Academy of Music
Manager / Director:
12 August 2013
“Manager Grau is once more enabled to open the Academy of Music. Signor Brignoli and Signora Lorini have entirely recovered from their late indisposition, and are quite ready to charm the lovers of music once more. The desire to hear Miss Kellogg in some lighter opera than ‘Poliuto,’ which was chosen for her debut this season, will be gratified to-night. Miss Kellogg will appear as Lady Henrietta, in the opera of ‘Marta.’ To add to the attraction, Morensi will be the Nancy for the first time, while Brignoli—all the more desired because he has been denied to us—will be Lionel. Susini will be a most effective Plunket. The cast is a strong one, and the performance will doubtless be brilliant.”
“The recovery of Signor Brignoli enables Mr. Grau to commence a short season of Italian opera at the Academy of Music this evening, when Flotow’s popular opera of ‘Martha’ will be given. The cast in all respects is unexceptionable. In the part of Lady Henrietta, Miss Kellogg has already won one of her best successes, and we may hope that Mlle. Morensi will also deserve the approbation of the public as Lady Nancy, which part she will essay for the first time. Signors Brignoli and Susini are excellent in their several rôles, and the orchestra and chorus will, we are assured, be up to the best standard of the establishment. Mr. Grau’s season is limited by various circumstances, one of the most important being that he must appear with his troupe in Boston on Monday next. It follows, therefore, that the present week is the last we shall have of opera until Mr. Maretzek’s arrival. Mr. Grau’s announcements are always satisfactory, but we should like to know why he has omitted from these gala performances Meyerbeer’s charming opera of ‘Dinorah’—a work which was unwisely withdrawn just as its merits were beginning to be recognized. We trust that Mr. Grau will see the advantage of playing this on Friday evening, instead of ‘Don Giovanni,’ which can hardly be prepared in so short a season.”
“Manager Grau received an earnest last night of the delight of our habitues of the Academy of Music at the resumption of opera. The house was filled, every place being taken, while crowds stood behind the seats. The toilets were unusually fine; in fact it was a gala night. The artists seemed inspired on this occasion, and certainly they never sang better. It is scarcely worth while entering into any details as regards the plot of the opera, Flotow’s ‘Marta’ is so well known to the New York public.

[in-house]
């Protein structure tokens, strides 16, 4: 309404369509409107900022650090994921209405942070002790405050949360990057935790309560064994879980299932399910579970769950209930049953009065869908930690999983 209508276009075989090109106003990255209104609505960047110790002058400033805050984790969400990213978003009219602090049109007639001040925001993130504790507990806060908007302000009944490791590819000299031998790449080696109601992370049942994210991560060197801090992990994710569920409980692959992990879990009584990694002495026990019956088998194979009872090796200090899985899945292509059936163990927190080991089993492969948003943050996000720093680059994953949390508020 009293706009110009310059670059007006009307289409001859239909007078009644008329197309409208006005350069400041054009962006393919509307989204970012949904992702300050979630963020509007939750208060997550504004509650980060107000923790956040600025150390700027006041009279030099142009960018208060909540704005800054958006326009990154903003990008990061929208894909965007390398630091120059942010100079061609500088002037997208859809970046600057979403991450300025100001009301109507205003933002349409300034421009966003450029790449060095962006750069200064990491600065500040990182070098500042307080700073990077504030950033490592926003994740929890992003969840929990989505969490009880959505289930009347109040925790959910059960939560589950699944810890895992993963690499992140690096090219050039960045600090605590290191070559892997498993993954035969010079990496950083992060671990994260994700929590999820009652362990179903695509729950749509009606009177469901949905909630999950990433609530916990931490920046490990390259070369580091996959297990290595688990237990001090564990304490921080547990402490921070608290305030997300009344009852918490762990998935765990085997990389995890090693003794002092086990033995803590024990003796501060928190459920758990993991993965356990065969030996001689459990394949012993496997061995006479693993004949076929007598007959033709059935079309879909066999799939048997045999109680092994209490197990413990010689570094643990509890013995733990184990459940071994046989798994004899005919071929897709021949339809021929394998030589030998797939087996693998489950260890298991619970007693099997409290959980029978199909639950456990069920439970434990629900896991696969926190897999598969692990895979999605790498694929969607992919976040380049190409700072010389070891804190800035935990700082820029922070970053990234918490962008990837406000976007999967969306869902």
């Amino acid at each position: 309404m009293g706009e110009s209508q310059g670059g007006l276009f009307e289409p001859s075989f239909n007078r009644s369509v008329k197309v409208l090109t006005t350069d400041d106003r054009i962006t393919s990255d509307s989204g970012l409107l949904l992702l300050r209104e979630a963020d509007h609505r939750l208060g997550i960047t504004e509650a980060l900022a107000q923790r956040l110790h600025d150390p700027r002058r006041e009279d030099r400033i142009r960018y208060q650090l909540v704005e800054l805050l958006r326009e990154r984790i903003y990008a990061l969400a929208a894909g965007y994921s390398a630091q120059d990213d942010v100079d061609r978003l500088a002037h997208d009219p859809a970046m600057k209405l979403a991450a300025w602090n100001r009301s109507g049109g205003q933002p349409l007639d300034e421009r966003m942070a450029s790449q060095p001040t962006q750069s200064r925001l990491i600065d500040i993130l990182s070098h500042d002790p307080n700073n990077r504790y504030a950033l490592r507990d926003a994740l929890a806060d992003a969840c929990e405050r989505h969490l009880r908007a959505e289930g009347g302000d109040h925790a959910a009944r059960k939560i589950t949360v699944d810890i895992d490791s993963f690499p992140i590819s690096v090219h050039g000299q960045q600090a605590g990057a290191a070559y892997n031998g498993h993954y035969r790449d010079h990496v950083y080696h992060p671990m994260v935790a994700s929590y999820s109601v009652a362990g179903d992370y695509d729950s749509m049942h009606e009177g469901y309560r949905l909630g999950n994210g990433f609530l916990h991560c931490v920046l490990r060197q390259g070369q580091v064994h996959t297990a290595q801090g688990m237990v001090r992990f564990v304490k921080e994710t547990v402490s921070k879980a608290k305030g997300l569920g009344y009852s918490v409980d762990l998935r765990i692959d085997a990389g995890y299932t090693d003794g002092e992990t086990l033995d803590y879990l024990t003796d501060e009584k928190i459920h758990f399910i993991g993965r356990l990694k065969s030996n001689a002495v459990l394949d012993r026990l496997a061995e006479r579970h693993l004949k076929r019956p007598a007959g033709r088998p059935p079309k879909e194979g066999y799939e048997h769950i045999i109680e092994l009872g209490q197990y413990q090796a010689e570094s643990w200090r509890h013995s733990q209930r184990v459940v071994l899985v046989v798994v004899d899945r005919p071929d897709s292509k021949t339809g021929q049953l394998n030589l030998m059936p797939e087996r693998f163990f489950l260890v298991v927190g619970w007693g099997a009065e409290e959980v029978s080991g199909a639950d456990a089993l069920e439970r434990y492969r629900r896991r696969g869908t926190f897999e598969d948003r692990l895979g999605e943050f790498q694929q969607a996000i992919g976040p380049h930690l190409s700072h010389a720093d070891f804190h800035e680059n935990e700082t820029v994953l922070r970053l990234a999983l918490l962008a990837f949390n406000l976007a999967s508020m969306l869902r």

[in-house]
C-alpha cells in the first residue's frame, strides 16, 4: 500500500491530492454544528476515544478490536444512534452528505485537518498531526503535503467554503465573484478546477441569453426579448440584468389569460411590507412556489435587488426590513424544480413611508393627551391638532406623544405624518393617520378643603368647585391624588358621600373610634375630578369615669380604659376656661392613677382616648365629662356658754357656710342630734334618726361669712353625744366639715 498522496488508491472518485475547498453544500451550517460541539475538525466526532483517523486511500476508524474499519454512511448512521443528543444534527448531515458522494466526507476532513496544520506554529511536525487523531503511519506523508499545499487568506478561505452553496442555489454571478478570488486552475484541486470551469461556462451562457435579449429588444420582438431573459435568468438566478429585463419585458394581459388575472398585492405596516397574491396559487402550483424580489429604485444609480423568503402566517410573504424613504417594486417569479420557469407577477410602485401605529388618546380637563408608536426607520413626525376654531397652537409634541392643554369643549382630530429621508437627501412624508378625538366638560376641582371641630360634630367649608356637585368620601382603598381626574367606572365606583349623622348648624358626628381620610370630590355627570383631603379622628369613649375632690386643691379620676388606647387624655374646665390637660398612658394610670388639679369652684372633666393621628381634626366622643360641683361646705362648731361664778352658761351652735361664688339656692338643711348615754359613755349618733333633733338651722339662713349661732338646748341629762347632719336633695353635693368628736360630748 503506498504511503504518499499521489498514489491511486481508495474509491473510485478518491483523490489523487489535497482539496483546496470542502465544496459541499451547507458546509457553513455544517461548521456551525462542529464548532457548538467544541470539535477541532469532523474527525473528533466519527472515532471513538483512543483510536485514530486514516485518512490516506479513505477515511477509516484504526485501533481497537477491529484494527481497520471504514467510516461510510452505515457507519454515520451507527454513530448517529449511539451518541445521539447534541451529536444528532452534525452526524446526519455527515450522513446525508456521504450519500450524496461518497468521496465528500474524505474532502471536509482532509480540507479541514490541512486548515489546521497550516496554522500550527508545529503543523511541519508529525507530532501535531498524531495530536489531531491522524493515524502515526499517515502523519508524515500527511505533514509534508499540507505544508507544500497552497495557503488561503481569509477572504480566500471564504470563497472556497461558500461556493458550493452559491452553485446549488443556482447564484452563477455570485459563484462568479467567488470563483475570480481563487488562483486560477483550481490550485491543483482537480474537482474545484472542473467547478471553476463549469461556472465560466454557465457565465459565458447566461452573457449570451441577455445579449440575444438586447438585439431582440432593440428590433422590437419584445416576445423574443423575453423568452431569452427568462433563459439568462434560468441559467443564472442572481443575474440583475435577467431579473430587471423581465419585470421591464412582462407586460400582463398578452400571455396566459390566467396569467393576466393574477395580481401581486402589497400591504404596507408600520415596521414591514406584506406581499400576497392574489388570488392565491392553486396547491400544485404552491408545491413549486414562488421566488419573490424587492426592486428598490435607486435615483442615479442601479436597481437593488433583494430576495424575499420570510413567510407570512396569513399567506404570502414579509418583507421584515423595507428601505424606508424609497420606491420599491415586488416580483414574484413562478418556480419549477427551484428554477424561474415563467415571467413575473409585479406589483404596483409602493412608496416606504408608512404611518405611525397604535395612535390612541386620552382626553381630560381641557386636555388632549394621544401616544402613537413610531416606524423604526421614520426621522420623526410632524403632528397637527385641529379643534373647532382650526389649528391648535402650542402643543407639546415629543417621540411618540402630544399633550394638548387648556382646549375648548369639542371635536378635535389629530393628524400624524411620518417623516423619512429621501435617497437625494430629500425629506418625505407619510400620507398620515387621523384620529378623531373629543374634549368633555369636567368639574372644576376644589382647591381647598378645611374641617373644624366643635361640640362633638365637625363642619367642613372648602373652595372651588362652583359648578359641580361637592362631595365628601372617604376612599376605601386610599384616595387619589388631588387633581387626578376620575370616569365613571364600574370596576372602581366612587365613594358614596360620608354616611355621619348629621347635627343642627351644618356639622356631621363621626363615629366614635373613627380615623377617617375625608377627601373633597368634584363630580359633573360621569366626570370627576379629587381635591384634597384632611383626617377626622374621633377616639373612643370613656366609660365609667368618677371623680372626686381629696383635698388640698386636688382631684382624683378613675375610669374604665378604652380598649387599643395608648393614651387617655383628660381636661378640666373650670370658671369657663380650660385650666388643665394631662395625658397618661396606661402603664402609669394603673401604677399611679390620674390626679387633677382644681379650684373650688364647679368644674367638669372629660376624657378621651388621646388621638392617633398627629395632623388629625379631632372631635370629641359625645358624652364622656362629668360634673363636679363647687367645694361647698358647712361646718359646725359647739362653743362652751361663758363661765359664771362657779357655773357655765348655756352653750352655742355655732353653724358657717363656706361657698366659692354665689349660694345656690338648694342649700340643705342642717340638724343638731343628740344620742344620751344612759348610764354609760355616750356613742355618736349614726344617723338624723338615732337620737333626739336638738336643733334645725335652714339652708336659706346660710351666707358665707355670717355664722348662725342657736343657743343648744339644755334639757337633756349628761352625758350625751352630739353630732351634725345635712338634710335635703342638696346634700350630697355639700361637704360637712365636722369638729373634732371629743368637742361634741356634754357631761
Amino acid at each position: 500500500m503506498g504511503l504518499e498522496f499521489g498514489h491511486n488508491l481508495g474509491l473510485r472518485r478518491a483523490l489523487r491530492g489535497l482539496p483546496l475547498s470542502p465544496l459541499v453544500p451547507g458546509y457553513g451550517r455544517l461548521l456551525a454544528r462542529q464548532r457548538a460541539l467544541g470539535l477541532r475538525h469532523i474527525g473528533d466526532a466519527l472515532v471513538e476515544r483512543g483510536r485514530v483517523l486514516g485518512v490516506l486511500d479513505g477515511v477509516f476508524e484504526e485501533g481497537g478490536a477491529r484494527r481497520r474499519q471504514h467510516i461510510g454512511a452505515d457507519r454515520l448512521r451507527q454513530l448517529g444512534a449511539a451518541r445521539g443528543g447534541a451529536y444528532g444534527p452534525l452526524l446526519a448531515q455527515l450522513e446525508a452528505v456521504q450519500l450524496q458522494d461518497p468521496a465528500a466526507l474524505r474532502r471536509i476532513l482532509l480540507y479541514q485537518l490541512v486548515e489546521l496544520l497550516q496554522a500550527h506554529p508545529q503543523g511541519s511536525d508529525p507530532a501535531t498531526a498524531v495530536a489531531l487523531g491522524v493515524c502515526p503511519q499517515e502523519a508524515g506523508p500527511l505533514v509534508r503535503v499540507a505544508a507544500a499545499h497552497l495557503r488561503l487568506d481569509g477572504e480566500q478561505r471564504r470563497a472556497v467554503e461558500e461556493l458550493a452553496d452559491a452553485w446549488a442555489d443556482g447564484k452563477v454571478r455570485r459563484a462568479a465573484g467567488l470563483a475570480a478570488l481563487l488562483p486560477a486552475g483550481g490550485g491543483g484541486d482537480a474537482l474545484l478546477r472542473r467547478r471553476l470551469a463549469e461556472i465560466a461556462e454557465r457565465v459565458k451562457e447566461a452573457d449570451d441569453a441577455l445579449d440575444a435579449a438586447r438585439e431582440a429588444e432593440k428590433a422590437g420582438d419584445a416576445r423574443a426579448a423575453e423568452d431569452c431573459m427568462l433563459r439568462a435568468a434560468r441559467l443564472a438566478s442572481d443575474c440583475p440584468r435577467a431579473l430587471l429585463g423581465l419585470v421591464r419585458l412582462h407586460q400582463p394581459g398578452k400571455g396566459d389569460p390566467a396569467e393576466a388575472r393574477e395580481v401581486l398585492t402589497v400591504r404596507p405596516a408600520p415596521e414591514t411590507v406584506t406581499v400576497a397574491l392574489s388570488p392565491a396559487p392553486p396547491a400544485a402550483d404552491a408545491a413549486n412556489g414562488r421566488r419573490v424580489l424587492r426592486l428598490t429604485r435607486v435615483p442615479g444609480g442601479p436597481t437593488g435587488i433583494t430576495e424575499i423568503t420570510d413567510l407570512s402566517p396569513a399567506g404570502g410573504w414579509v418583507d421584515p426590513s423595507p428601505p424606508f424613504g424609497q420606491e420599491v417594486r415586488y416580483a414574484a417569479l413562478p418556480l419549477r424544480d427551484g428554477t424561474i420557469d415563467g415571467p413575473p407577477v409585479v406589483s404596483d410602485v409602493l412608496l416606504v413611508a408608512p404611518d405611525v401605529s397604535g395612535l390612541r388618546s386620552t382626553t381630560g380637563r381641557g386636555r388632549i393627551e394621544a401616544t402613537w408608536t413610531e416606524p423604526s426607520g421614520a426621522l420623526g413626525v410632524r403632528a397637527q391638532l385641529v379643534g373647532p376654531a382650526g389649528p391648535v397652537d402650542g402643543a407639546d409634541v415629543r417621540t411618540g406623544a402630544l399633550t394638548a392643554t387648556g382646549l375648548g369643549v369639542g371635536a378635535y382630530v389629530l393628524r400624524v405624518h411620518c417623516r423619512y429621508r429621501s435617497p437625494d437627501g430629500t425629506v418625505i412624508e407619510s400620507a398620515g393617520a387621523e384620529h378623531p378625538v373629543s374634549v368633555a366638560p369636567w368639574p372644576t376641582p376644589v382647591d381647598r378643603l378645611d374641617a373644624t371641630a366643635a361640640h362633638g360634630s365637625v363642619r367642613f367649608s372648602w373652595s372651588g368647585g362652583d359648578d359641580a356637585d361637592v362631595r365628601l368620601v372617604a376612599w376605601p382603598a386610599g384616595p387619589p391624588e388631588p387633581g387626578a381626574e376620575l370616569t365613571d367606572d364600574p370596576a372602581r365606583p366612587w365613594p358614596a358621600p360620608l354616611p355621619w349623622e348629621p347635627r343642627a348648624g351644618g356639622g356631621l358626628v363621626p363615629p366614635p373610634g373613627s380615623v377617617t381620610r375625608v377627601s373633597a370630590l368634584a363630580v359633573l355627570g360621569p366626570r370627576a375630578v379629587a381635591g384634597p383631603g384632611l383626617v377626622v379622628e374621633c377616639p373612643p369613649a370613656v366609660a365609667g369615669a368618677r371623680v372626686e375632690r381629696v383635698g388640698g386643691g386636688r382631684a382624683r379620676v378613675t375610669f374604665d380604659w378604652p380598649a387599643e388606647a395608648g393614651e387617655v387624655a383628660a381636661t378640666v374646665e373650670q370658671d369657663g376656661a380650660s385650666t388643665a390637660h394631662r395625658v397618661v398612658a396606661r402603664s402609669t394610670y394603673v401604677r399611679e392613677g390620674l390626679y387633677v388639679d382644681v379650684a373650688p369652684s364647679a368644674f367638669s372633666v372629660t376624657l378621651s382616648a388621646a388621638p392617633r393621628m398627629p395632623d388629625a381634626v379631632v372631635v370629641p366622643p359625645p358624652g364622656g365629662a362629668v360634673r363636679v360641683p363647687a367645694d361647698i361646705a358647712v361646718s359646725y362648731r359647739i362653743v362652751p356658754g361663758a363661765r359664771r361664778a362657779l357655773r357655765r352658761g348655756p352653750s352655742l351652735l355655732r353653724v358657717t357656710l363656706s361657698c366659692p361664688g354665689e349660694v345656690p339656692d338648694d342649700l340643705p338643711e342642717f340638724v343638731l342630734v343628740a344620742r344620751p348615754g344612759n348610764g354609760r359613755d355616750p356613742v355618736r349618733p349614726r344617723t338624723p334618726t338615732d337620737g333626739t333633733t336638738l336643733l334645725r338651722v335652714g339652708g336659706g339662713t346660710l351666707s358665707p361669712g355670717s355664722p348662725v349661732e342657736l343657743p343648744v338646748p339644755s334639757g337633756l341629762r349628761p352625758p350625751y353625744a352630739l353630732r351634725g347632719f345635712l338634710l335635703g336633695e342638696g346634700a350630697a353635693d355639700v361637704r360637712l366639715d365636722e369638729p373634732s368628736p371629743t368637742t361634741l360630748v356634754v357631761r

Miss Kellogg, as Lady Henrietta, sang and acted most charmingly. She entered fully into the spirit of her role and received constant and well deserved applause.
Mlle. Morensi, who appeared for the first time as Nancy, had all in her favor—her fine contralto, so fresh and pure, an appearance which is certainly eminently pleasing, and the hearty good will and applause of the public, who have voted Morensi an especial favorite. We anticipate a brilliant career for the artist when she has fully attained the excellence of which the promise is now great.
Signor Brignoli, having entirely recovered, sang the pleasing music of his role (Lionel) with his usual success. The applause bestowed upon his efforts proved how greatly they were appreciated by the public. An enthusiastic and prolonged encore of the ‘M'apparitutt amor’ [sic] was acknowledged by the artist, but not granted, although the demand was certainly one hard to resist.